James Ogogo

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Alerts   |   Sierra Leone

Two journalists killed by gunmen; two others wounded

Click here to read more about press freedom conditions in SIERRA LEONE

New York, May 24, 2000 --- The Committee to Protect Journalists is outraged by the latest murderous attack on journalists in Sierra Leone, which claimed the lives of two western journalists and left two others injured on Wednesday, according to news agencies and CPJ's sources in Freetown.

Attacks on the Press   |   Argentina, Australia, Colombia, East Timor, Indonesia, Kosovo, Lebanon, Macedonia, Nigeria, Russia, Serbia, Sierra Leone, Sri Lanka, Turkey, Yugoslavia

Attacks on the Press 1999: 1999 Death Toll: Listed by Country

[Click here for full list of documented cases]

At its most fundamental level, the job of a journalist is to bear witness. In 1999, journalists in Sierra Leone witnessed rebels' atrocities against civilians in the streets of Freetown. In the Balkans, journalists watched ethnic Albanians fleeing the deadly menace of Serbian police and paramilitaries. In Indonesia, they recorded the violence of Indonesian-backed militias against supporters of political independence. Some who wrote about what they witnessed ended up dying because of the stories they told.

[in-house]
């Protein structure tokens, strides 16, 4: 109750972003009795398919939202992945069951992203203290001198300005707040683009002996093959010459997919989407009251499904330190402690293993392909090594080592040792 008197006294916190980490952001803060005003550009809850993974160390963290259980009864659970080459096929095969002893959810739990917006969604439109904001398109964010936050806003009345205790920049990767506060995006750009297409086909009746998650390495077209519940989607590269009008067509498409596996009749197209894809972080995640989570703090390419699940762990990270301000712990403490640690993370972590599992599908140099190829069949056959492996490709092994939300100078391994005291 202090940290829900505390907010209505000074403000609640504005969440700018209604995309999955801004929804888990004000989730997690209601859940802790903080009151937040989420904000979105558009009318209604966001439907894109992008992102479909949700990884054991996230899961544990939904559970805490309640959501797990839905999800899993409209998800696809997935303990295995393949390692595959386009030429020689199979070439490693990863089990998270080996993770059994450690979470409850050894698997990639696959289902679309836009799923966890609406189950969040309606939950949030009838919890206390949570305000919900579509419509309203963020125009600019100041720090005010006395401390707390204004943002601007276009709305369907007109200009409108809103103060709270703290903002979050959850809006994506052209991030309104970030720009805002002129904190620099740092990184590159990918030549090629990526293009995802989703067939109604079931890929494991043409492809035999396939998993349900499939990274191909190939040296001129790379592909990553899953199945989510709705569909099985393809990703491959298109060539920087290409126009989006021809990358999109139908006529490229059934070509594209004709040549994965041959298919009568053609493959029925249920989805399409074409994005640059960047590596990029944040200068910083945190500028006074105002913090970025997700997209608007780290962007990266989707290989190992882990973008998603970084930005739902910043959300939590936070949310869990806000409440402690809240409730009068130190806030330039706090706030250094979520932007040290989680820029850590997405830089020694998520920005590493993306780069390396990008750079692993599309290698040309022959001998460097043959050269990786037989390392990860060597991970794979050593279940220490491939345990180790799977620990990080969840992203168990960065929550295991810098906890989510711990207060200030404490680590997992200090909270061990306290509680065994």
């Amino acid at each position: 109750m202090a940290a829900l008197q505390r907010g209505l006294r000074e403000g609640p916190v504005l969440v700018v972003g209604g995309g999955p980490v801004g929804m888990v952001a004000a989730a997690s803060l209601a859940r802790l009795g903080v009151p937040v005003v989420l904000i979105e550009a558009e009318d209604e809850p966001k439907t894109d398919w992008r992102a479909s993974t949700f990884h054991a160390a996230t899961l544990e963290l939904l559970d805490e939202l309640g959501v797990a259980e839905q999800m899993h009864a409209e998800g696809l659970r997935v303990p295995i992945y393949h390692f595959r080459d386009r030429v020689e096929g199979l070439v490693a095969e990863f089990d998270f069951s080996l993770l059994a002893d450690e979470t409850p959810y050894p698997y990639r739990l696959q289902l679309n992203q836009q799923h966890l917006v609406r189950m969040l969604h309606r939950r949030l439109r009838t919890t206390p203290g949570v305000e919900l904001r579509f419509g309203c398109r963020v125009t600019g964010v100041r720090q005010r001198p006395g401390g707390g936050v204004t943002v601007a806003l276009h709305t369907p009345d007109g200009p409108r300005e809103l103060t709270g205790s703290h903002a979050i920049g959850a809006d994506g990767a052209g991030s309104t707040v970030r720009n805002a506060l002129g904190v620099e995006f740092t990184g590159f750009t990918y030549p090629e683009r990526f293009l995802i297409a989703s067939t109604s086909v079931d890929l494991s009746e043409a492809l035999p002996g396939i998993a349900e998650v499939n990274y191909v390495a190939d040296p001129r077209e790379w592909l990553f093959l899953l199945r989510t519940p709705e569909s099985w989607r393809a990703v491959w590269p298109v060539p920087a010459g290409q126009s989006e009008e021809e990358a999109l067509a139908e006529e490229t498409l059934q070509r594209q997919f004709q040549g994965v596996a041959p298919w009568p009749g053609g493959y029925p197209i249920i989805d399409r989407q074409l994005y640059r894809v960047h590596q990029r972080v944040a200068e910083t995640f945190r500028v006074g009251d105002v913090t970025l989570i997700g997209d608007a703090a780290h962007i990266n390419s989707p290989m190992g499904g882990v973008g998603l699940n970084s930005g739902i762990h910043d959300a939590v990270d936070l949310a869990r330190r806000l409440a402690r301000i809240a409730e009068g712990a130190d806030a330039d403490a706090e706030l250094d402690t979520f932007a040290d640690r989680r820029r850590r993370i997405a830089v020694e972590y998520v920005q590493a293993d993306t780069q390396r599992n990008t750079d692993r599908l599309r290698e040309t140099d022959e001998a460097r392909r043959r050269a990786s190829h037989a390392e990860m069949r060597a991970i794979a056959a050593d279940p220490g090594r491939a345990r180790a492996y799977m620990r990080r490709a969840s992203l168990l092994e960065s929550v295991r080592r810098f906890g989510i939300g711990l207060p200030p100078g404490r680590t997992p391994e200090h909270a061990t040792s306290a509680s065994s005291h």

Attacks on the Press   |   Sierra Leone

Attacks on the Press 1999: Sierra Leone

In 1999, Sierra Leone became the world's most dangerous country for journalists, with a total of 10 journalists killed in the line of duty. (See Special Report on Sierra Leone) The combined rebel forces of the Revolutionary United Front (RUF) and the Armed Forces Revolutionary Council (AFRC) viewed all journalists as "enemies." During a bloody three-week occupation of the capital, Freetown, in January, rebel forces executed at least eight journalists, some together with their families, before being ousted by the Nigerian- led West African peacekeeping force (ECOMOG).

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